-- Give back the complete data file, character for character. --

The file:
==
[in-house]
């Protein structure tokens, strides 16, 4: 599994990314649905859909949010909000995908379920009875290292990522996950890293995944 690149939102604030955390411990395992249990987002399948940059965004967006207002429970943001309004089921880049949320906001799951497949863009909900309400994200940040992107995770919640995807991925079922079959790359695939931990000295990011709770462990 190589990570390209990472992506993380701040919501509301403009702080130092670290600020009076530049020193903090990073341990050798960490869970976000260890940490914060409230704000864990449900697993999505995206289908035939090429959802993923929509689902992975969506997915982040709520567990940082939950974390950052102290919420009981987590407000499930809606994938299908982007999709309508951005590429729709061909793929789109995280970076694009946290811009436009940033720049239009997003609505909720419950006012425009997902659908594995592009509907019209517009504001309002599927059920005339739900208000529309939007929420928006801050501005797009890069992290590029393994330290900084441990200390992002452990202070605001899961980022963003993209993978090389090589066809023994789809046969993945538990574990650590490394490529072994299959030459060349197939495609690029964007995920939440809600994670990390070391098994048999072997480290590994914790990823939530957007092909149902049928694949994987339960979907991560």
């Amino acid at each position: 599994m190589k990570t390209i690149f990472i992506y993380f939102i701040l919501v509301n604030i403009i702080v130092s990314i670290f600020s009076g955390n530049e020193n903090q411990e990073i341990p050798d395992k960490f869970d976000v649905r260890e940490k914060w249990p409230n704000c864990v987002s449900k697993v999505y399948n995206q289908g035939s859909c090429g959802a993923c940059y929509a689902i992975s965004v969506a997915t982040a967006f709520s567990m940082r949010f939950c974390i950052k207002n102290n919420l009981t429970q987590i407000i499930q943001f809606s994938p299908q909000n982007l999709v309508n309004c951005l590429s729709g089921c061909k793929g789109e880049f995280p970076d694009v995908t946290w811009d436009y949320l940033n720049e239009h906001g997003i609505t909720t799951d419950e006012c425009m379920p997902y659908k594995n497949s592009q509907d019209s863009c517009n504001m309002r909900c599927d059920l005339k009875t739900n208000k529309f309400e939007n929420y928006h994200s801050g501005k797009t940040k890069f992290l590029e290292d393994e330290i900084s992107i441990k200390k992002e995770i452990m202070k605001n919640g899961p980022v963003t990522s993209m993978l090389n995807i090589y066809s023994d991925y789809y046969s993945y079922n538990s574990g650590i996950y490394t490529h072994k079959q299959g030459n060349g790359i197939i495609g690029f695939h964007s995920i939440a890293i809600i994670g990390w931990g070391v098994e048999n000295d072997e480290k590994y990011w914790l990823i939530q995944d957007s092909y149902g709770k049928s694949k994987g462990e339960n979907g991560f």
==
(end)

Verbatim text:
[in-house]
């Protein structure tokens, strides 16, 4: 599994990314649905859909949010909000995908379920009875290292990522996950890293995944 690149939102604030955390411990395992249990987002399948940059965004967006207002429970943001309004089921880049949320906001799951497949863009909900309400994200940040992107995770919640995807991925079922079959790359695939931990000295990011709770462990 190589990570390209990472992506993380701040919501509301403009702080130092670290600020009076530049020193903090990073341990050798960490869970976000260890940490914060409230704000864990449900697993999505995206289908035939090429959802993923929509689902992975969506997915982040709520567990940082939950974390950052102290919420009981987590407000499930809606994938299908982007999709309508951005590429729709061909793929789109995280970076694009946290811009436009940033720049239009997003609505909720419950006012425009997902659908594995592009509907019209517009504001309002599927059920005339739900208000529309939007929420928006801050501005797009890069992290590029393994330290900084441990200390992002452990202070605001899961980022963003993209993978090389090589066809023994789809046969993945538990574990650590490394490529072994299959030459060349197939495609690029964007995920939440809600994670990390070391098994048999072997480290590994914790990823939530957007092909149902049928694949994987339960979907991560």
């Amino acid at each position: 599994m190589k990570t390209i690149f990472i992506y993380f939102i701040l919501v509301n604030i403009i702080v130092s990314i670290f600020s009076g955390n530049e020193n903090q411990e990073i341990p050798d395992k960490f869970d976000v649905r260890e940490k914060w249990p409230n704000c864990v987002s449900k697993v999505y399948n995206q289908g035939s859909c090429g959802a993923c940059y929509a689902i992975s965004v969506a997915t982040a967006f709520s567990m940082r949010f939950c974390i950052k207002n102290n919420l009981t429970q987590i407000i499930q943001f809606s994938p299908q909000n982007l999709v309508n309004c951005l590429s729709g089921c061909k793929g789109e880049f995280p970076d694009v995908t946290w811009d436009y949320l940033n720049e239009h906001g997003i609505t909720t799951d419950e006012c425009m379920p997902y659908k594995n497949s592009q509907d019209s863009c517009n504001m309002r909900c599927d059920l005339k009875t739900n208000k529309f309400e939007n929420y928006h994200s801050g501005k797009t940040k890069f992290l590029e290292d393994e330290i900084s992107i441990k200390k992002e995770i452990m202070k605001n919640g899961p980022v963003t990522s993209m993978l090389n995807i090589y066809s023994d991925y789809y046969s993945y079922n538990s574990g650590i996950y490394t490529h072994k079959q299959g030459n060349g790359i197939i495609g690029f695939h964007s995920i939440a890293i809600i994670g990390w931990g070391v098994e048999n000295d072997e480290k590994y990011w914790l990823i939530q995944d957007s092909y149902g709770k049928s694949k994987g462990e339960n979907g991560f």